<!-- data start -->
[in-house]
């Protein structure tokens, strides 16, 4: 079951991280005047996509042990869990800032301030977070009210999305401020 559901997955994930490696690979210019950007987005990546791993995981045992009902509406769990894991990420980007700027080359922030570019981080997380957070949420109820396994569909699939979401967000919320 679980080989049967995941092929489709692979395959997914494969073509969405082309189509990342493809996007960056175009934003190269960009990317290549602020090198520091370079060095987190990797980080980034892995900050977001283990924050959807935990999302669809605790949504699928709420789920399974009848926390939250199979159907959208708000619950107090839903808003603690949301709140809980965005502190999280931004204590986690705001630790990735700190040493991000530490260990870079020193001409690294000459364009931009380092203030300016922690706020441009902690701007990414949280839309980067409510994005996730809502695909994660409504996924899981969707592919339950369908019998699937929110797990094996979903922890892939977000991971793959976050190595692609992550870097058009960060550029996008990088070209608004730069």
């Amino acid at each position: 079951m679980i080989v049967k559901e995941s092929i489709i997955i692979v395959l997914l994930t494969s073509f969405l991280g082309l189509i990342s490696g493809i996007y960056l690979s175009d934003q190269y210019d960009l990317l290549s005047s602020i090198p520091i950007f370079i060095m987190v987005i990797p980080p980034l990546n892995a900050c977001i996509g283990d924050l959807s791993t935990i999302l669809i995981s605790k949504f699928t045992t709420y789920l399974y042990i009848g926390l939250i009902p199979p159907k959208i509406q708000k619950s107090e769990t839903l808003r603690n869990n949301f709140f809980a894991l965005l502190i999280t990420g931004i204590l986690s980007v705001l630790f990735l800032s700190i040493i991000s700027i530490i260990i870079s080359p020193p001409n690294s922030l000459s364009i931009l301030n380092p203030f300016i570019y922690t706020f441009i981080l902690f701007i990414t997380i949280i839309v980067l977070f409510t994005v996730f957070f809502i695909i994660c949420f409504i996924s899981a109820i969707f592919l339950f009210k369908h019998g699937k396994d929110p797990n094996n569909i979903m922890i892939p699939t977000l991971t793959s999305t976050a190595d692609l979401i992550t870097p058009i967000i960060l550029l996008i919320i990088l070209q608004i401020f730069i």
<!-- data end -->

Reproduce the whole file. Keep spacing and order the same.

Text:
[in-house]
């Protein structure tokens, strides 16, 4: 079951991280005047996509042990869990800032301030977070009210999305401020 559901997955994930490696690979210019950007987005990546791993995981045992009902509406769990894991990420980007700027080359922030570019981080997380957070949420109820396994569909699939979401967000919320 679980080989049967995941092929489709692979395959997914494969073509969405082309189509990342493809996007960056175009934003190269960009990317290549602020090198520091370079060095987190990797980080980034892995900050977001283990924050959807935990999302669809605790949504699928709420789920399974009848926390939250199979159907959208708000619950107090839903808003603690949301709140809980965005502190999280931004204590986690705001630790990735700190040493991000530490260990870079020193001409690294000459364009931009380092203030300016922690706020441009902690701007990414949280839309980067409510994005996730809502695909994660409504996924899981969707592919339950369908019998699937929110797990094996979903922890892939977000991971793959976050190595692609992550870097058009960060550029996008990088070209608004730069």
């Amino acid at each position: 079951m679980i080989v049967k559901e995941s092929i489709i997955i692979v395959l997914l994930t494969s073509f969405l991280g082309l189509i990342s490696g493809i996007y960056l690979s175009d934003q190269y210019d960009l990317l290549s005047s602020i090198p520091i950007f370079i060095m987190v987005i990797p980080p980034l990546n892995a900050c977001i996509g283990d924050l959807s791993t935990i999302l669809i995981s605790k949504f699928t045992t709420y789920l399974y042990i009848g926390l939250i009902p199979p159907k959208i509406q708000k619950s107090e769990t839903l808003r603690n869990n949301f709140f809980a894991l965005l502190i999280t990420g931004i204590l986690s980007v705001l630790f990735l800032s700190i040493i991000s700027i530490i260990i870079s080359p020193p001409n690294s922030l000459s364009i931009l301030n380092p203030f300016i570019y922690t706020f441009i981080l902690f701007i990414t997380i949280i839309v980067l977070f409510t994005v996730f957070f809502i695909i994660c949420f409504i996924s899981a109820i969707f592919l339950f009210k369908h019998g699937k396994d929110p797990n094996n569909i979903m922890i892939p699939t977000l991971t793959s999305t976050a190595d692609l979401i992550t870097p058009i967000i960060l550029l996008i919320i990088l070209q608004i401020f730069i």